Annie Jacobsen ’89
For nearly 60 years, the Defense Advance Research Projects Agency, or DARPA, has been a hub of innovations generated by some of the country’s top scientific minds. The agency’s best-known inventions include the Internet, GPS, and drones. In The Pentagon’s Brain: An Uncensored History of DARPA, America’s Top Secret Military Research Agency, Annie Jacobsen ’89 examines questions about the implications of DARPA’s work.
Housed in the Pentagon until 1972, what is known as the “Pentagon’s Brain” now has its headquarters in a nondescript glass and steel building in Arlington, Va. Within the walls of that unmarked building, work is being done that is “10 to 20 years ahead of the technology in the public domain,” all of it in secret, Jacobsen writes. One example is the development, beginning in the 1960s, of the technology that in 2001 brought drones to the battlefield for the first time. By 2014, more than 80 countries had military-grade drones, underscoring the need for DARPA’s secrecy, she writes. Jacobsen, who conducted 71 interviews with insiders and relied on private documents and declassified memos to write the book, asks if DARPA’s activities help safeguard democracy or encourage America’s willingness to plunge into war. Continue reading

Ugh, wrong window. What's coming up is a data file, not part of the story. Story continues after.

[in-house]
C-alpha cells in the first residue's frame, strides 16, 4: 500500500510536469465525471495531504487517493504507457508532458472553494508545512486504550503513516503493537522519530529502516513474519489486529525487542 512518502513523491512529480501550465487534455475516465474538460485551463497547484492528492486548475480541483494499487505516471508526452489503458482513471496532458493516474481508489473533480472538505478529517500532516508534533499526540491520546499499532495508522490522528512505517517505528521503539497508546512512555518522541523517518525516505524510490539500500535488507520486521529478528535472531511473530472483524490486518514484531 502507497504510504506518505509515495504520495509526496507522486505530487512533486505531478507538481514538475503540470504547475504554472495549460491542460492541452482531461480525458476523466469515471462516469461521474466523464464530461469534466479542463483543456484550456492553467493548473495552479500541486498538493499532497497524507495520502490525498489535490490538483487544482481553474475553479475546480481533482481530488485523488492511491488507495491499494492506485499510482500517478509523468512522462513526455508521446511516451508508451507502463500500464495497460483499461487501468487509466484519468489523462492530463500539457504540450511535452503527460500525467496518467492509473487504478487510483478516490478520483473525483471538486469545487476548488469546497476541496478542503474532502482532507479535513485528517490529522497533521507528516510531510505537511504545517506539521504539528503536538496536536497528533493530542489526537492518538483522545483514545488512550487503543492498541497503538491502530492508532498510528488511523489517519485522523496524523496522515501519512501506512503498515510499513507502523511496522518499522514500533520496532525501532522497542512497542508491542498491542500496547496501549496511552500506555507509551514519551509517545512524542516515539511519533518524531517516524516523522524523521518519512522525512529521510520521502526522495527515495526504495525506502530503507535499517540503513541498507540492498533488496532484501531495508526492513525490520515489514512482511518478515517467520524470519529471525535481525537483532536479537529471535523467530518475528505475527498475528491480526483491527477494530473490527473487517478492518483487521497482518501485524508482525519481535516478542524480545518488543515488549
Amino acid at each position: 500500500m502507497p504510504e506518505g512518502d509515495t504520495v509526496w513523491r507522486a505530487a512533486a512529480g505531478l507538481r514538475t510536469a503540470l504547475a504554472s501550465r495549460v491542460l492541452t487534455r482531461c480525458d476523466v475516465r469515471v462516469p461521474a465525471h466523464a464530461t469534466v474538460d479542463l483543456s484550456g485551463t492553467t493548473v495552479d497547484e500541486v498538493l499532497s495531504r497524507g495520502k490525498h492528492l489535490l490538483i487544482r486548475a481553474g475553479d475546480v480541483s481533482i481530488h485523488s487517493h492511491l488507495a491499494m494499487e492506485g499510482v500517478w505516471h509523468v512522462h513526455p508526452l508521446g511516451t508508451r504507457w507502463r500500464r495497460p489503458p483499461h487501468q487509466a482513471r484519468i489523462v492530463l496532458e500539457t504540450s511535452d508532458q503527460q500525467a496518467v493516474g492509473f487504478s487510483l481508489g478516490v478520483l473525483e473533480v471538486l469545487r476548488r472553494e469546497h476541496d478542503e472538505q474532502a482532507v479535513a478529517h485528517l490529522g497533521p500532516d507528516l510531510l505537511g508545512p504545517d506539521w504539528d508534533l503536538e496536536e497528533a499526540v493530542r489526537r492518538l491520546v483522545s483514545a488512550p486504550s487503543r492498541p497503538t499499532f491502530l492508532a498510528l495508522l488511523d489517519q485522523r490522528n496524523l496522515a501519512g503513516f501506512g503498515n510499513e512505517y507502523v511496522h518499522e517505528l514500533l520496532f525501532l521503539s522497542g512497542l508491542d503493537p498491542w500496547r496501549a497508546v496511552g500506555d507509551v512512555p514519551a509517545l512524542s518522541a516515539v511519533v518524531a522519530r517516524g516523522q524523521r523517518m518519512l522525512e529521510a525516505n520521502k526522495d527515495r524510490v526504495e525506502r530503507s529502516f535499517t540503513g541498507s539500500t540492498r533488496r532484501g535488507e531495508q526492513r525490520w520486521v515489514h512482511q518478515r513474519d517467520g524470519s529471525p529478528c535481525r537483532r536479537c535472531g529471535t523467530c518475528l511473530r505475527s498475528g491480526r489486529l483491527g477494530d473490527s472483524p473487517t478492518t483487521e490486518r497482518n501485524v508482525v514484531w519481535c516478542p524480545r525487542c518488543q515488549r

David Agus ’87
Health care isn’t a right; it’s a responsibility. That’s one of the premises of The Lucky Years by oncologist David Agus ’87. What Agus calls “the lucky years” is the era we live in now, the first time “we have at our disposal all the information we need to design our own health.” Thanks to a wealth of technology and data available, those living in developed countries have the potential to live longer than ever. But with those advances comes the potential for confusion and misinformation.
Drawing on his experience as a physician and a biomedical researcher, Agus writes about everything from genetic testing to mobile apps, helping readers navigate the sometimes contradictory information about new technologies and debunking misconceptions, such as the necessity of surgery to cure appendicitis. (In 2015, he writes, studies showed that 70 percent of appendicitis patients who took antibiotics did not need surgery.) He also addresses advances in cancer treatment, such as the benefits and perils of sequencing tumors to reveal gene variants that can be targeted with drugs. Continue reading
Professor Idra Novey
The protagonist of Idra Novey’s debut novel Ways to Disappear is a translator of Brazilian literature named Emma, who lives in Pittsburgh with her rather boring boyfriend. When Beatriz Yagoda, the author Emma has spent her career translating, disappears, Emma takes the next flight to Brazil to contend with loan sharks, washed-up literary agents, and the unfinished draft of Beatriz’ latest book to search for the missing novelist.
Novey, a lecturer in creative writing, is the author of two books of poetry, including Exit, Civilian, which was a National Poetry Series winner, and a translator of Spanish and Portuguese authors. She teaches translation at Princeton. Novey spoke with PAW about the art of translation, loan sharks, and surviving a monsoon.